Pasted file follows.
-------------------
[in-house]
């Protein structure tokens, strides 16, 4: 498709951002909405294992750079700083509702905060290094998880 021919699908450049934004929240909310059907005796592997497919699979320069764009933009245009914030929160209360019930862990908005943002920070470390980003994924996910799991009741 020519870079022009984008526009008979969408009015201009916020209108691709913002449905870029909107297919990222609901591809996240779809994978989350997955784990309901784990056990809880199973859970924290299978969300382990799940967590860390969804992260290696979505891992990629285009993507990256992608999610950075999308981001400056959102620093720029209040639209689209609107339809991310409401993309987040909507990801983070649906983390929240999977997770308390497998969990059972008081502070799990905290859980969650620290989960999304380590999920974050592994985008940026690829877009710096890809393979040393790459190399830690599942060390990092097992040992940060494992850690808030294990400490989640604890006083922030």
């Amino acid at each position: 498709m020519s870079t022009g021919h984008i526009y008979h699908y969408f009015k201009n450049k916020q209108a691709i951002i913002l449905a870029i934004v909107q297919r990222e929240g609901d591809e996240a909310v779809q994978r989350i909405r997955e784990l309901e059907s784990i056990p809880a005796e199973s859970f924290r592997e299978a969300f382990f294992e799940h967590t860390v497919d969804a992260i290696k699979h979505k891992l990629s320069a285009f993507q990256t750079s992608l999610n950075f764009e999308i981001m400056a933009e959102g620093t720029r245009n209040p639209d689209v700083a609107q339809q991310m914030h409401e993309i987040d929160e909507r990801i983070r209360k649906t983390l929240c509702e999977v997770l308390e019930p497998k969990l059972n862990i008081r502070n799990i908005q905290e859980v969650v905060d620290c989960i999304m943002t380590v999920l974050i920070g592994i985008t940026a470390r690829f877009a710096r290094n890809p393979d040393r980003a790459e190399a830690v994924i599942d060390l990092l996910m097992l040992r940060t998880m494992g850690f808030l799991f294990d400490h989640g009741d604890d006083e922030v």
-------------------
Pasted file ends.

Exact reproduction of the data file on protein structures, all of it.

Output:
[in-house]
């Protein structure tokens, strides 16, 4: 498709951002909405294992750079700083509702905060290094998880 021919699908450049934004929240909310059907005796592997497919699979320069764009933009245009914030929160209360019930862990908005943002920070470390980003994924996910799991009741 020519870079022009984008526009008979969408009015201009916020209108691709913002449905870029909107297919990222609901591809996240779809994978989350997955784990309901784990056990809880199973859970924290299978969300382990799940967590860390969804992260290696979505891992990629285009993507990256992608999610950075999308981001400056959102620093720029209040639209689209609107339809991310409401993309987040909507990801983070649906983390929240999977997770308390497998969990059972008081502070799990905290859980969650620290989960999304380590999920974050592994985008940026690829877009710096890809393979040393790459190399830690599942060390990092097992040992940060494992850690808030294990400490989640604890006083922030």
């Amino acid at each position: 498709m020519s870079t022009g021919h984008i526009y008979h699908y969408f009015k201009n450049k916020q209108a691709i951002i913002l449905a870029i934004v909107q297919r990222e929240g609901d591809e996240a909310v779809q994978r989350i909405r997955e784990l309901e059907s784990i056990p809880a005796e199973s859970f924290r592997e299978a969300f382990f294992e799940h967590t860390v497919d969804a992260i290696k699979h979505k891992l990629s320069a285009f993507q990256t750079s992608l999610n950075f764009e999308i981001m400056a933009e959102g620093t720029r245009n209040p639209d689209v700083a609107q339809q991310m914030h409401e993309i987040d929160e909507r990801i983070r209360k649906t983390l929240c509702e999977v997770l308390e019930p497998k969990l059972n862990i008081r502070n799990i908005q905290e859980v969650v905060d620290c989960i999304m943002t380590v999920l974050i920070g592994i985008t940026a470390r690829f877009a710096r290094n890809p393979d040393r980003a790459e190399a830690v994924i599942d060390l990092l996910m097992l040992r940060t998880m494992g850690f808030l799991f294990d400490h989640g009741d604890d006083e922030v």